Cognitive models of depression assert that individuals who have negative beliefs about themselves, the world, and their future, and who have a tendency to make global, stable, and internal attributions for negative events, are more likely to become depressed when confronted with stressors than are individuals without such negative beliefs. Evidence consistent with the cognitive-stress interaction has not been found prior to late childhood or early adolescence around the time when children are developing abstract reasoning and formal operational thought.
Interpersonal vulnerability to depression is characterized by impaired social skills, interpersonal dependency, and social inhibition. The relation between interpersonal difficulties and depression is most likely reciprocal and transactional. Some depressed individuals engage in excessive reassurance-seeking from others concerning their worth and lovability. This behavior may provoke frustration and irritation in others, thereby eroding social support and generating increased stress. The centrality of social ties in relation to depression has received considerable empirical support, and such ties may play a role in gender differences in the rates of depression that begin to emerge during adolescence.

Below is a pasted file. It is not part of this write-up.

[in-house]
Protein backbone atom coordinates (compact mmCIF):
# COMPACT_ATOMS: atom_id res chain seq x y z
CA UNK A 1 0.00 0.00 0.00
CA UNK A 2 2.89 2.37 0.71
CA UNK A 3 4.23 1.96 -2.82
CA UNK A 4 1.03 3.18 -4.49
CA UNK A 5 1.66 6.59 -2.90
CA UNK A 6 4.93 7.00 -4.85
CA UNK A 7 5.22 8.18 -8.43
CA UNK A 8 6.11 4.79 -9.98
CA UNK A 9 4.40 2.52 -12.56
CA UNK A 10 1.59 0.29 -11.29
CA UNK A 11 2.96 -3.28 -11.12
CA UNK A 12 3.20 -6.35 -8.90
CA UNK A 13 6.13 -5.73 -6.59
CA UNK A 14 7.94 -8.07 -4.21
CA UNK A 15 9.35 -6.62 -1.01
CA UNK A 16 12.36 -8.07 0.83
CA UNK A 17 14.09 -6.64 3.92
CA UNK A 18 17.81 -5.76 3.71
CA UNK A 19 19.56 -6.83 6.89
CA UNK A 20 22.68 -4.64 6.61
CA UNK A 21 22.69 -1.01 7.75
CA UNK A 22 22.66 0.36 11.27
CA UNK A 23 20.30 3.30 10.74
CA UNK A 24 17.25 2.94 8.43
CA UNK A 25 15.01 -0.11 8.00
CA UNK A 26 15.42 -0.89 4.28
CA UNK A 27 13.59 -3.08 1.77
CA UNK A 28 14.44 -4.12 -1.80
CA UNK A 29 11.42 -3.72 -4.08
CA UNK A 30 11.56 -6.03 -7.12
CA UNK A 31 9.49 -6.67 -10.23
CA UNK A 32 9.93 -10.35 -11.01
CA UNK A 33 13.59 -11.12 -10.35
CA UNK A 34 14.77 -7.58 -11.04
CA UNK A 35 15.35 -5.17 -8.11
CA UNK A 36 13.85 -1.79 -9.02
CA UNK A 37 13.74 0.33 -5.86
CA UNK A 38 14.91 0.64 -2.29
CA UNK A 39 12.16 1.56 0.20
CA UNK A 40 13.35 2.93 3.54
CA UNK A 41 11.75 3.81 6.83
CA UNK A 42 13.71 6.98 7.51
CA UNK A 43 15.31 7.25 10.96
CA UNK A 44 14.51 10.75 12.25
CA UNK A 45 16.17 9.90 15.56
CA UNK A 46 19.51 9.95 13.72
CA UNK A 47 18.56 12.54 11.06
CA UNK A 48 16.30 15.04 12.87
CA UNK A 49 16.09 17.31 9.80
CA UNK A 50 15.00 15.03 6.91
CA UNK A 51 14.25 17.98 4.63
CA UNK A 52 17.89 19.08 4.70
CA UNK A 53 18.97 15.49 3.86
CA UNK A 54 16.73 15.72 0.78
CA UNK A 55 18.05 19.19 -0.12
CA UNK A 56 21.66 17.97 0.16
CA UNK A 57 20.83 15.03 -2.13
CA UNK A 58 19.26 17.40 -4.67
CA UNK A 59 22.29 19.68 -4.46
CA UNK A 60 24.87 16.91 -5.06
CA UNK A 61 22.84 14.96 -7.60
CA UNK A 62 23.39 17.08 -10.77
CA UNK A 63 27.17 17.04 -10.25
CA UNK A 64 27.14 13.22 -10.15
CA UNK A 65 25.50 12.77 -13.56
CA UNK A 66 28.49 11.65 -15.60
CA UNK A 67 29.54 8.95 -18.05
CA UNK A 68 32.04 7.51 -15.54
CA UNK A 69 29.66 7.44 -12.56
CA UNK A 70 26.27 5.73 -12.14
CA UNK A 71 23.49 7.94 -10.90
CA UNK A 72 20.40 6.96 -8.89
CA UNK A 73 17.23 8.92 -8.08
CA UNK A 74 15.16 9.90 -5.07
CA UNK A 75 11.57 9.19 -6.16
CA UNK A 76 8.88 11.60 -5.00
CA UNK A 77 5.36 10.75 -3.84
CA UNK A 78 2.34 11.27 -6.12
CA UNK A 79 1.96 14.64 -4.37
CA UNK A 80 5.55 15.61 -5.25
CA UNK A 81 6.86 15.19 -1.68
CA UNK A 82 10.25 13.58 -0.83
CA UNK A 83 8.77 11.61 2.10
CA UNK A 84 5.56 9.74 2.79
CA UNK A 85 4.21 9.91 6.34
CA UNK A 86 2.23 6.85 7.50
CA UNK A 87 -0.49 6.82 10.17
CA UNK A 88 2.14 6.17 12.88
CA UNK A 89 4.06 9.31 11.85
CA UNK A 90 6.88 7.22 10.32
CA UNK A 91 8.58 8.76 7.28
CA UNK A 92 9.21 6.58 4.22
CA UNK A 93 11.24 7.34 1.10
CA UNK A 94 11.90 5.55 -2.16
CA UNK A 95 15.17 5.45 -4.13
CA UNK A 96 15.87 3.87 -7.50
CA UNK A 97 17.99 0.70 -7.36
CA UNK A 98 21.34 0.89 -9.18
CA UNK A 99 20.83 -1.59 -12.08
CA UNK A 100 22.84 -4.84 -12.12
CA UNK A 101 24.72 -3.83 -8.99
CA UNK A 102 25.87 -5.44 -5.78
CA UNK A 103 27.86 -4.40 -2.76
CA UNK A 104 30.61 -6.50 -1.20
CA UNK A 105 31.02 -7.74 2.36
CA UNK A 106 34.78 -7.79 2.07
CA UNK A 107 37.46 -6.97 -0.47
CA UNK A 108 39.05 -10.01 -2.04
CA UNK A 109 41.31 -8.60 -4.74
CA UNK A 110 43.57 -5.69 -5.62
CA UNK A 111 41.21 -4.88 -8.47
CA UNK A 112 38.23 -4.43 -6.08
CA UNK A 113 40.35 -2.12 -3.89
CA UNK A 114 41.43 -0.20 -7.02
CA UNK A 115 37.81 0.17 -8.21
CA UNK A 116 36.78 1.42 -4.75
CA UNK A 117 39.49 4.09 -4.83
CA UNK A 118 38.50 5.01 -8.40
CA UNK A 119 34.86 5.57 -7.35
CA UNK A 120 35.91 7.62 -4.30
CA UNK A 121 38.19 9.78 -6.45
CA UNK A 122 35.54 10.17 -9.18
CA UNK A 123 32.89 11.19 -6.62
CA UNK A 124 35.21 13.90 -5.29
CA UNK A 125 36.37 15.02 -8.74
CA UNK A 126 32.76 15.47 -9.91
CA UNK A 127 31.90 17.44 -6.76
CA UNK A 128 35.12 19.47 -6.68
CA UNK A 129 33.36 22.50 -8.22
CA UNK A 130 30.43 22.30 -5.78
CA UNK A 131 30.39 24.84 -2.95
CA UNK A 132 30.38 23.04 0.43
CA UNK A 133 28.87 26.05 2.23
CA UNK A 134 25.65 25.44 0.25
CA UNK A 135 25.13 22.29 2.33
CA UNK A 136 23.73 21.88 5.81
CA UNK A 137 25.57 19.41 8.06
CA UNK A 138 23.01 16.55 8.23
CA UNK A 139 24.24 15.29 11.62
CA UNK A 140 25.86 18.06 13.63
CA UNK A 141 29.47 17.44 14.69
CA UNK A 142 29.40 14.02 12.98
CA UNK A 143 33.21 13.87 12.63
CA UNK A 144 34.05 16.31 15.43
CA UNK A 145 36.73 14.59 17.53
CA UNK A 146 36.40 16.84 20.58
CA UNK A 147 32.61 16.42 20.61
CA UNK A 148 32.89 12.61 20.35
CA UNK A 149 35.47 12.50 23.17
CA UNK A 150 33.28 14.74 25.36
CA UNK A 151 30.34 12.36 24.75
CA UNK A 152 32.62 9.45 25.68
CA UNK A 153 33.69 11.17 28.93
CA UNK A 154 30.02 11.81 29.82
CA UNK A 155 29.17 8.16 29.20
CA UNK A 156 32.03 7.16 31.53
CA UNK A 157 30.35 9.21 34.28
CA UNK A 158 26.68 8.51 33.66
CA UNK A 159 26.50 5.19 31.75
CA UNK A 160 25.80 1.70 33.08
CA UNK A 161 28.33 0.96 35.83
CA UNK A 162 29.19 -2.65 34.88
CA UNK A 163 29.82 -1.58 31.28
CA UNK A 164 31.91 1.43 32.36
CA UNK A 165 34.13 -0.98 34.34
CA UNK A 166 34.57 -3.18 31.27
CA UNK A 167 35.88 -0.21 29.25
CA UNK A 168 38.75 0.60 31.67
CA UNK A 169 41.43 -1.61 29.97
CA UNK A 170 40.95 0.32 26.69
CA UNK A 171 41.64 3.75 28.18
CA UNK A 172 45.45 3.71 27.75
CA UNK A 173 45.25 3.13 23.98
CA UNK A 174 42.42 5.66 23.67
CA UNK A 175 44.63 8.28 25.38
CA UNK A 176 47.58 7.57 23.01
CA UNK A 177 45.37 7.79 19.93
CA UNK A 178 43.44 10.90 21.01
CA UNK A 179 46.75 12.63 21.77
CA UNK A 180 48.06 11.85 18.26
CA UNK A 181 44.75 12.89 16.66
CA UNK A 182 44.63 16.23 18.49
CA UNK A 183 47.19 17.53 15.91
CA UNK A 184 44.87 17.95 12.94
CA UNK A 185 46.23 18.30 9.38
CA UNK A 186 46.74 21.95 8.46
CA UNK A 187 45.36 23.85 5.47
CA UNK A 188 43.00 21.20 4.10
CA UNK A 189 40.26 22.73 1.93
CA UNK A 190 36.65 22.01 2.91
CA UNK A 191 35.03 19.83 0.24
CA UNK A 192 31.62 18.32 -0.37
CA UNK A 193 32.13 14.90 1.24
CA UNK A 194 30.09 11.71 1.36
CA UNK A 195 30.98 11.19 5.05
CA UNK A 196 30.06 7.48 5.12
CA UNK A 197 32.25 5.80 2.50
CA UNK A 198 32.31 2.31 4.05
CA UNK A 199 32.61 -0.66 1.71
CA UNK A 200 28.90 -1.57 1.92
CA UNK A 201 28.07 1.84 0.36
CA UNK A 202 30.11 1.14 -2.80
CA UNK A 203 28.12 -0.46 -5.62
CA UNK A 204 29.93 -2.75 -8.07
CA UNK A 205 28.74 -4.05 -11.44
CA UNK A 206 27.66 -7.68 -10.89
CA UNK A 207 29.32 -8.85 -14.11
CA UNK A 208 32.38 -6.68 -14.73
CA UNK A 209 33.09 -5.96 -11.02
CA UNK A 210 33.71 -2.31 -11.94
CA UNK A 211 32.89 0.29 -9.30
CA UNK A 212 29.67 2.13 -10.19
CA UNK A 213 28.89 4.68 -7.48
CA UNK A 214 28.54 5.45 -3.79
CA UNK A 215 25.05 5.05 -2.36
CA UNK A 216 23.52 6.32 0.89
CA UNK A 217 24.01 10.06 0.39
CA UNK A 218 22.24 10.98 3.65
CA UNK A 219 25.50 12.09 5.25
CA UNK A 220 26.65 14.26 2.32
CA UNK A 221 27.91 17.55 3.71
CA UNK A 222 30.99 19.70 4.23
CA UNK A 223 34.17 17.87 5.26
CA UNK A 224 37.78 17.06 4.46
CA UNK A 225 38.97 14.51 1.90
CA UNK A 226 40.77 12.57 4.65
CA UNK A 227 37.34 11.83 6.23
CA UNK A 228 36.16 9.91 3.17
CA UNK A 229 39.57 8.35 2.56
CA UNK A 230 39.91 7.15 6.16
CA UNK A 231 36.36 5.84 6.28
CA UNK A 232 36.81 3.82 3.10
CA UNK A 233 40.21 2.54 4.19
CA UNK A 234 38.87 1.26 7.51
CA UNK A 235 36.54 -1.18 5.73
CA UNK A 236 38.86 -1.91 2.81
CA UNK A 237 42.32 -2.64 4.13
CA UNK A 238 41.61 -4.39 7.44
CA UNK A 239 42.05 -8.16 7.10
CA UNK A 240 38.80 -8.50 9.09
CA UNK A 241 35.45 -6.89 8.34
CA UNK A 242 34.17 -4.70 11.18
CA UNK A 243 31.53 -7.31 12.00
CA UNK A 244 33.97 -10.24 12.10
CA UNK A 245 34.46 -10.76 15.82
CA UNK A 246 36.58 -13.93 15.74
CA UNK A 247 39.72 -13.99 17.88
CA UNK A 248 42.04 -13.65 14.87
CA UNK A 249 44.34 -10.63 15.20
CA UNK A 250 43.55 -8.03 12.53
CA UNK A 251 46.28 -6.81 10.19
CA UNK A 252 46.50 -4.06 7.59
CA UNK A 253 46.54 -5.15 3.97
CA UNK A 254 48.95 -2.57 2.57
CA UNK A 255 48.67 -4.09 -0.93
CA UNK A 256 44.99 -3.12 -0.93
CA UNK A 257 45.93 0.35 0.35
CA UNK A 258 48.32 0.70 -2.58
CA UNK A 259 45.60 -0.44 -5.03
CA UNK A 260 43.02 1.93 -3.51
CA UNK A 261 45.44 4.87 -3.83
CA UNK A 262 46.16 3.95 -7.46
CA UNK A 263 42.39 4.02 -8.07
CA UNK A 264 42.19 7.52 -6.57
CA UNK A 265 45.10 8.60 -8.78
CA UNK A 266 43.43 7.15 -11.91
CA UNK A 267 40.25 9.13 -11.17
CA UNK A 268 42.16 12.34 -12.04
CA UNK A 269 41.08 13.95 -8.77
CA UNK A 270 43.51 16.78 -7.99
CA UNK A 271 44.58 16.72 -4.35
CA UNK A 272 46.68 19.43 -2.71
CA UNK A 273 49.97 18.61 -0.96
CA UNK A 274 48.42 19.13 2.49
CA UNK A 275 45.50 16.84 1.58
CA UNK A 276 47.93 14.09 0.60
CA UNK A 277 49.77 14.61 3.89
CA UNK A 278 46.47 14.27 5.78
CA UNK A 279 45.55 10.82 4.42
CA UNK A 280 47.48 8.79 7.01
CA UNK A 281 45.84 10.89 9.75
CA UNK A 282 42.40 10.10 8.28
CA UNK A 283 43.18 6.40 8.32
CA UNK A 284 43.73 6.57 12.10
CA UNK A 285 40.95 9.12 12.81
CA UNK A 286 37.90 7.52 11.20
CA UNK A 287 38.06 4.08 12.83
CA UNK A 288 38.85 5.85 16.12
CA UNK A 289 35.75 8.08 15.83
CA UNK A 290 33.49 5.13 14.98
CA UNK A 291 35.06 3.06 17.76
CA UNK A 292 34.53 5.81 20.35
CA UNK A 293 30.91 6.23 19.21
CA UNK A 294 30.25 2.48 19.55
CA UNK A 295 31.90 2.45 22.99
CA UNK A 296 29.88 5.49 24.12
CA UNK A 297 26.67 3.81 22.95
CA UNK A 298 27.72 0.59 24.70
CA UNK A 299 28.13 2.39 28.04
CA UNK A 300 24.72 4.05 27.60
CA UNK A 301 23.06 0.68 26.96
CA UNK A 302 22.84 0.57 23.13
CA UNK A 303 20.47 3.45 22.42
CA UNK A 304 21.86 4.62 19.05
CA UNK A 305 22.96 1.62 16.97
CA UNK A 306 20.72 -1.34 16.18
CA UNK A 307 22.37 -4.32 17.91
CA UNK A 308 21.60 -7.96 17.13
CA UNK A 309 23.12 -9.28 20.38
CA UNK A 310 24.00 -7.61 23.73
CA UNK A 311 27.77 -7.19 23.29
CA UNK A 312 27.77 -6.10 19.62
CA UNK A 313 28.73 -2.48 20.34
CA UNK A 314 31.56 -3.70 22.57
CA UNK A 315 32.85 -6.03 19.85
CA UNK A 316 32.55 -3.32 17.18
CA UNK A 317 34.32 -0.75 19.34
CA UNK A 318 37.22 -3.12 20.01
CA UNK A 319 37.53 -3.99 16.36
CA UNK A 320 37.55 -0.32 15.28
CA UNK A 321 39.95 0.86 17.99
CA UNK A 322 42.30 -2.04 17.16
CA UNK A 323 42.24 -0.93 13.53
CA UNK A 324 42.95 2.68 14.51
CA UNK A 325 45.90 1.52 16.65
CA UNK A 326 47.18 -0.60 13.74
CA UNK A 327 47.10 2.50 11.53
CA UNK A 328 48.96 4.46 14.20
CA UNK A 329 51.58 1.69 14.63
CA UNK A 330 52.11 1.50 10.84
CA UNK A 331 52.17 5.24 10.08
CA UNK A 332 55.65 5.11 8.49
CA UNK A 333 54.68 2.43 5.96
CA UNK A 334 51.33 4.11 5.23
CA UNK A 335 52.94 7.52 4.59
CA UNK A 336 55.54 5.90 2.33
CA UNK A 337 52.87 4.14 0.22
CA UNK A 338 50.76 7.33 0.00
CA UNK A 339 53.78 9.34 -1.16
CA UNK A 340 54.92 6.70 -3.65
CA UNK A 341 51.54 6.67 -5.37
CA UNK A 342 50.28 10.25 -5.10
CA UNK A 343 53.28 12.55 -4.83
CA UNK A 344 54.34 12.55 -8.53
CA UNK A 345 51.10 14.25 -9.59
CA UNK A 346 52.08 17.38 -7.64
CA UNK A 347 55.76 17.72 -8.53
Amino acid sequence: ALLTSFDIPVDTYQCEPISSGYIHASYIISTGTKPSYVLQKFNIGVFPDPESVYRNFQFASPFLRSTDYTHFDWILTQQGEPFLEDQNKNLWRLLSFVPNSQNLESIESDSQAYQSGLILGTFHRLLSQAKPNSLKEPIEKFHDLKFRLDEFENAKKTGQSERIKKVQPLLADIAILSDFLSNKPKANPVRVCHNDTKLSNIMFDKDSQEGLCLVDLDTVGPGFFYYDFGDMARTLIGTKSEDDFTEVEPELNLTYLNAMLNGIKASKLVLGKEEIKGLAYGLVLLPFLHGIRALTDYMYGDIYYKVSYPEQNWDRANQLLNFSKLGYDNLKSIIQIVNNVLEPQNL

Pharmacotherapy is the most common approach to the treatment of depressive disorders. Meta-analyses of randomized controlled studies indicate that serotonin and noradrenaline re-uptake inhibitors (SNRIs) demonstrate superior efficacy over selective serotonin re-uptake inhibitors (SSRIs), which in turn present with different side-effect profiles and superior general tolerability compared to tricyclic antidepressants (TCAs). In depressed youth, fluoxetine, an SSRI, has been found to perform significantly better than a placebo. Patients with bipolar disorder are frequently treated with mood stabilizers such as lithium, valproate (Depakote), or lamotrigine (Lamictal).